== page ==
Munk Seminar: Kinetic energy transfers between mesoscale and submesoscale motions

Speaker: Alberto Naveira Garabato
Institution: National Oceanography Centre Southampton at the University of Southampton, UK
Location: MS 7124 / Zoom
Date: April 7, 2022
Time: 3:30 pm to 4:30 pm


 Mesoscale eddies contain the bulk of the ocean’s kinetic energy (KE), but fundamental questions remain on the cross-scale KE transfers linking eddy generation and dissipation. The role of submesoscale flows represents a key point of discussion, with contrasting views of submesoscales as either a source or a sink of mesoscale KE. Here, the first observational assessment of the annual cycle of the KE transfer between mesoscale and submesoscale motions is performed in the upper layers of a typical open-ocean region. The cross-scale KE transfer exhibits two distinct stages, whereby submesoscales energize mesoscales in winter and drain mesoscales in spring. Despite this seasonal reversal, an inverse KE cascade operates throughout the year across much of the mesoscale range. Our results are compatible with recent modelling investigations that place the headwaters of the inverse KE cascade at the submesoscale, and that rationalize the seasonality of mesoscale KE as an inverse cascade-mediated response to the generation of submesoscales in winter. However, our findings challenge those investigations by suggesting that, in spring, a downscale KE transfer could dampen the inverse KE cascade. An exploratory appraisal of the dynamics governing mesoscale-submesoscale KE exchanges suggests that the upscale KE transfer in winter is underpinned by mixed-layer baroclinic instabilities and that the downscale KE transfer in spring is associated with frontogenesis. Current submesoscale-permitting ocean models may substantially understate this downscale KE transfer, due to the models’ muted representation of frontogenesis.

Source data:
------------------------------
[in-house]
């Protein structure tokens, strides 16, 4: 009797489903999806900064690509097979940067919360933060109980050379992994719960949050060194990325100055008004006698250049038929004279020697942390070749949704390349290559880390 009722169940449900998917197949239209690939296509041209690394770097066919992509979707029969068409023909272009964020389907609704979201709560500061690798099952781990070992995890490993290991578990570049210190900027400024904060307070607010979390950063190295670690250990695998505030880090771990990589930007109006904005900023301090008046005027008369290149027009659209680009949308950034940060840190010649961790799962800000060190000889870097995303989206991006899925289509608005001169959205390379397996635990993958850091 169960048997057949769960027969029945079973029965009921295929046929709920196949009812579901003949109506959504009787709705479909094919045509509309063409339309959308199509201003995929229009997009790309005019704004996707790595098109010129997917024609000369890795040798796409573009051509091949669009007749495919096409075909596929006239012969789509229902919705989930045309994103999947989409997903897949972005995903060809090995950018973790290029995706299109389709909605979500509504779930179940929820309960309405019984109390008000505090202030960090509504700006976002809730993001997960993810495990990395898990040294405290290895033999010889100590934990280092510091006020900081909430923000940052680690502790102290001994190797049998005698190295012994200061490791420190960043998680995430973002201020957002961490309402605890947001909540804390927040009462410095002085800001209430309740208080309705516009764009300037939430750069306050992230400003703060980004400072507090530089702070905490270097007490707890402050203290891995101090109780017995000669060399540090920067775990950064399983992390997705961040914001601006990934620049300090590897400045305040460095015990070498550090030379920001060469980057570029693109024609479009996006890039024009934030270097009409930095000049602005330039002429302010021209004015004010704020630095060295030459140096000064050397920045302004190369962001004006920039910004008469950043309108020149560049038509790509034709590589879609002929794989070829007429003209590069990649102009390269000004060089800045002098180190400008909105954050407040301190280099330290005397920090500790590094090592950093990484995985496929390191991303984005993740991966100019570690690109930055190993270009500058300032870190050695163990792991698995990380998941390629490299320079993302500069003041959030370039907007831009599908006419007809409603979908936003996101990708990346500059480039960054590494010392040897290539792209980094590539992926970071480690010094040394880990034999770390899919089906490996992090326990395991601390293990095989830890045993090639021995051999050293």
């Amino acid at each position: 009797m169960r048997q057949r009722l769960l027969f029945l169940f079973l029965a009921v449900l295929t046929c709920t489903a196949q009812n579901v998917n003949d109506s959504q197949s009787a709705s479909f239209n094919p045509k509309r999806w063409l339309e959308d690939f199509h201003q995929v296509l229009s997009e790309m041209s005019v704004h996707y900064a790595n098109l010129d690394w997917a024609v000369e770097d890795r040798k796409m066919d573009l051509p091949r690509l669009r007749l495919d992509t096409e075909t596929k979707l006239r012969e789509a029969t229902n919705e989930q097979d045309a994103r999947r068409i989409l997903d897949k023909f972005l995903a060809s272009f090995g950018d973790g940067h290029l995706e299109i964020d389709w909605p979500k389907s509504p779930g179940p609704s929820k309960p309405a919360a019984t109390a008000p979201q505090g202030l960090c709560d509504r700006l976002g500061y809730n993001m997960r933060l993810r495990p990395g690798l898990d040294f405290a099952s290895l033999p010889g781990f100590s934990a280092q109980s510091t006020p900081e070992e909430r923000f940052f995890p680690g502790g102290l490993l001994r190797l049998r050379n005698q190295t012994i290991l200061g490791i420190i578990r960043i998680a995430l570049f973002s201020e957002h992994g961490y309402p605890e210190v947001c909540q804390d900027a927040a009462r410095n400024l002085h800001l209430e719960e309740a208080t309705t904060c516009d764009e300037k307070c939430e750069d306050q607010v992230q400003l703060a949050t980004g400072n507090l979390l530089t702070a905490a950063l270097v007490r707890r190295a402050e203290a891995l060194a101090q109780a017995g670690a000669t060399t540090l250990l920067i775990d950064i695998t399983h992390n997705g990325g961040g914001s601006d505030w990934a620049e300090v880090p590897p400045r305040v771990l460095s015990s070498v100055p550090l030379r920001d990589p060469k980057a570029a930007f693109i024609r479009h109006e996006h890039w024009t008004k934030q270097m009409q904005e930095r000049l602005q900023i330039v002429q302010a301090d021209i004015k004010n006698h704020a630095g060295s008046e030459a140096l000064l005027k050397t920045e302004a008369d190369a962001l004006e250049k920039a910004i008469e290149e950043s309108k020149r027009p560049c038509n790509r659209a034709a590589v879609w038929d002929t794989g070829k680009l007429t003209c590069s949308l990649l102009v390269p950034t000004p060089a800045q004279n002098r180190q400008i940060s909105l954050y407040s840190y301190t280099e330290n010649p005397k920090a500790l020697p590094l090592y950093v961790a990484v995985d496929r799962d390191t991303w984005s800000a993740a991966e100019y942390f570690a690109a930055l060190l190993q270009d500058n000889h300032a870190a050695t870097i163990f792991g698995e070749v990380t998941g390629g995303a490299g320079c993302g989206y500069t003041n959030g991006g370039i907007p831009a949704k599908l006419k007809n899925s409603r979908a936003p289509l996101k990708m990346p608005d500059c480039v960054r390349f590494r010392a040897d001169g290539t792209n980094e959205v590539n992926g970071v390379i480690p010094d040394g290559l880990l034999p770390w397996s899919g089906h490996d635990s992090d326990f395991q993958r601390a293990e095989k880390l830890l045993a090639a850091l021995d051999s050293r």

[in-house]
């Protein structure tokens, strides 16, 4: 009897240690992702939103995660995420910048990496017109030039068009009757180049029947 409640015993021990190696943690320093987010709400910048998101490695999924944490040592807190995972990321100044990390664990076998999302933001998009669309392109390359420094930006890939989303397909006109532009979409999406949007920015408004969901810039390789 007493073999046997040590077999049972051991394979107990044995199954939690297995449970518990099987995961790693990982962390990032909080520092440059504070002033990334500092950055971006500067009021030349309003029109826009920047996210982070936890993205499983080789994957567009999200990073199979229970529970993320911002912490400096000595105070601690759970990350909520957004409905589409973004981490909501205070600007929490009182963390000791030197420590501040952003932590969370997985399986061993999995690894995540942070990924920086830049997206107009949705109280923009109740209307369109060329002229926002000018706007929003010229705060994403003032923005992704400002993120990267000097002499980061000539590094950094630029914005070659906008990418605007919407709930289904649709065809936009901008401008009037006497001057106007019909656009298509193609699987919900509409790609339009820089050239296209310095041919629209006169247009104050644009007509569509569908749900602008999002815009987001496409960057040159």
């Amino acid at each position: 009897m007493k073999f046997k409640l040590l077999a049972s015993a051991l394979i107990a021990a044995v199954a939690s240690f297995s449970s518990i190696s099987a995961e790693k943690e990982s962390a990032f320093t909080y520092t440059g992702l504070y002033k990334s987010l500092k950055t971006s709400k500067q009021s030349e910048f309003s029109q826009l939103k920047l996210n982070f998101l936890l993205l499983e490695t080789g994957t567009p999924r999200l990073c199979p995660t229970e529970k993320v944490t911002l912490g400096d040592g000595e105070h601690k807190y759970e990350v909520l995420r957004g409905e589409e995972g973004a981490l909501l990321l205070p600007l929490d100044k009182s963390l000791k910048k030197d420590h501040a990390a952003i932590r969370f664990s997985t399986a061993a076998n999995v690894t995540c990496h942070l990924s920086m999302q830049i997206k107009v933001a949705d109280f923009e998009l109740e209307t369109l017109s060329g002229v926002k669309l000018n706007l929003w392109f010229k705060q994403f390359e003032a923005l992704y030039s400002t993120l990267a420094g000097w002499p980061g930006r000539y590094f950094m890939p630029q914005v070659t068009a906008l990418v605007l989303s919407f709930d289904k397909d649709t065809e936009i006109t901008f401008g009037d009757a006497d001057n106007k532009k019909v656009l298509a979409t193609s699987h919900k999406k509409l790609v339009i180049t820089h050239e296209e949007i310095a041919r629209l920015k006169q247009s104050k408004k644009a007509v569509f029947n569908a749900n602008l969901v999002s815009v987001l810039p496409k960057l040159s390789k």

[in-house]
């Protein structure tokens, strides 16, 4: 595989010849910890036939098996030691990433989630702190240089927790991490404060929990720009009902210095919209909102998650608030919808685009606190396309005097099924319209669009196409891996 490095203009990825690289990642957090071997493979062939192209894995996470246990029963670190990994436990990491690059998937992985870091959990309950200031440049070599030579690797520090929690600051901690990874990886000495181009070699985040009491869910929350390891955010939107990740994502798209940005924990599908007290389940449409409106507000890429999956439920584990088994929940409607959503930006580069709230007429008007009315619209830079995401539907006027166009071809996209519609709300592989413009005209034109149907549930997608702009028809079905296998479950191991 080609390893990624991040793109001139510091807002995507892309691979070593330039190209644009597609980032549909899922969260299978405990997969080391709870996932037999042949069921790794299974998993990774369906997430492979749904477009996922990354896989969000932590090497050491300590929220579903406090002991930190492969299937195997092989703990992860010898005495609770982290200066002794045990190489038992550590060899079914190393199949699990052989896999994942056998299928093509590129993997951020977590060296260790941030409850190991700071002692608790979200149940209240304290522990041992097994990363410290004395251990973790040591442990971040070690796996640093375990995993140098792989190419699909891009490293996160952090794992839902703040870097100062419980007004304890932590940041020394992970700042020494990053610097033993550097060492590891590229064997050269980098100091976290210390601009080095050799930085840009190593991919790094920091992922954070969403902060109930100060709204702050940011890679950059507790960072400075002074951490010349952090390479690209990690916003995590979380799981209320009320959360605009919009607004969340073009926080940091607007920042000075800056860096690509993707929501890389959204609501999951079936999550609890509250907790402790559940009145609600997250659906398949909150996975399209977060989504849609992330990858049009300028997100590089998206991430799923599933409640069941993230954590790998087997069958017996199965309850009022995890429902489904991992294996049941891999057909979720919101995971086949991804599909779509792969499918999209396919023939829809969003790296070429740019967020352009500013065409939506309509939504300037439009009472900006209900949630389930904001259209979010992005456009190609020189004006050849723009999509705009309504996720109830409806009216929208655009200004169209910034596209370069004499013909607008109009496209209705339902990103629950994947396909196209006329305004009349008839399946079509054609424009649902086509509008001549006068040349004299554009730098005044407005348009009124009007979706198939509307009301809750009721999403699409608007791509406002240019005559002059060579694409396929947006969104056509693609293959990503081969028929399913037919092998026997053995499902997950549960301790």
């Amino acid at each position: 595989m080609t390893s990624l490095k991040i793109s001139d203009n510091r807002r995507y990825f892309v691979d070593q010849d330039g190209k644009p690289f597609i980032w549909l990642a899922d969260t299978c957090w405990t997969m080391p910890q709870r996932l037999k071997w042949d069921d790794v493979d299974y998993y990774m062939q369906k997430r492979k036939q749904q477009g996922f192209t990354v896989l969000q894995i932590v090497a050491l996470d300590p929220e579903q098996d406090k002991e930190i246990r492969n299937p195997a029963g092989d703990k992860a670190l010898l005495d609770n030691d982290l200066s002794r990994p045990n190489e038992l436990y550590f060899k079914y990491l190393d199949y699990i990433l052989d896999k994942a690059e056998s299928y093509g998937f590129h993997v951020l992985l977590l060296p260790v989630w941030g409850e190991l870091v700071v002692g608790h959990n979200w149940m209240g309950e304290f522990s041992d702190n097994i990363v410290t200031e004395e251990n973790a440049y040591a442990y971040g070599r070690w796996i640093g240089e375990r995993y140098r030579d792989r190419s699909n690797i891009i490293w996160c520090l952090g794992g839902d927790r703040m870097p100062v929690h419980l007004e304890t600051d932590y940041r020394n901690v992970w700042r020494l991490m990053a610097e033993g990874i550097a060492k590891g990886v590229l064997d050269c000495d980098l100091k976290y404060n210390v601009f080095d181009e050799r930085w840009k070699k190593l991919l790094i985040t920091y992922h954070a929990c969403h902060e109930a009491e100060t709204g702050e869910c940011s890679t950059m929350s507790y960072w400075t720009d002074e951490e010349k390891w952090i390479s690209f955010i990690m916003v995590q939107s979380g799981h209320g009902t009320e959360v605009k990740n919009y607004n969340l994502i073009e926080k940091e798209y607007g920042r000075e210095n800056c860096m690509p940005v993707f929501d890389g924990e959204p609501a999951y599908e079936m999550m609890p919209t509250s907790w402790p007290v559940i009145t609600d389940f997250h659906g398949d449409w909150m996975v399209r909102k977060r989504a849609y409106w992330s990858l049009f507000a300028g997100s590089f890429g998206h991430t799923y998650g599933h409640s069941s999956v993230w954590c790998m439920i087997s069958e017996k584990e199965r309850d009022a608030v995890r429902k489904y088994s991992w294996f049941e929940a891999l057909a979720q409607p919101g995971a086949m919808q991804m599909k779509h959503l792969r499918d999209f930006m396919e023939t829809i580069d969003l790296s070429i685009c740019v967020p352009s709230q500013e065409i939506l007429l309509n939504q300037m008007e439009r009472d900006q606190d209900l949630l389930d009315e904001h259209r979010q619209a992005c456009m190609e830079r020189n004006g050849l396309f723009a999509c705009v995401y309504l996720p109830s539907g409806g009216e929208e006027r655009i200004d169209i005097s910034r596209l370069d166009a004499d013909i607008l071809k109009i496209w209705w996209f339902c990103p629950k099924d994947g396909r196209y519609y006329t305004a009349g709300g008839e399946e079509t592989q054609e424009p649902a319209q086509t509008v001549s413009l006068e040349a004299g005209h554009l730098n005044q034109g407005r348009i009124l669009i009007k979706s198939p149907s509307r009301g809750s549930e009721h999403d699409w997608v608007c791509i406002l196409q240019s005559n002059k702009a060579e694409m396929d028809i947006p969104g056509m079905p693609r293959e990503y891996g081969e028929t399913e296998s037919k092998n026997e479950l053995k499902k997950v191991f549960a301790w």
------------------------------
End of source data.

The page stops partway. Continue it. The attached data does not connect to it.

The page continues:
^* The Munk Seminar is in honour of Walter Munk (1917-2019)^*. It is an annual event with talks at Scripps Institution of Oceanography, Caltech GPS, and UCLA AOS. [His PhD in 1947 was formally granted by UCLA before Scripps had a degree program.]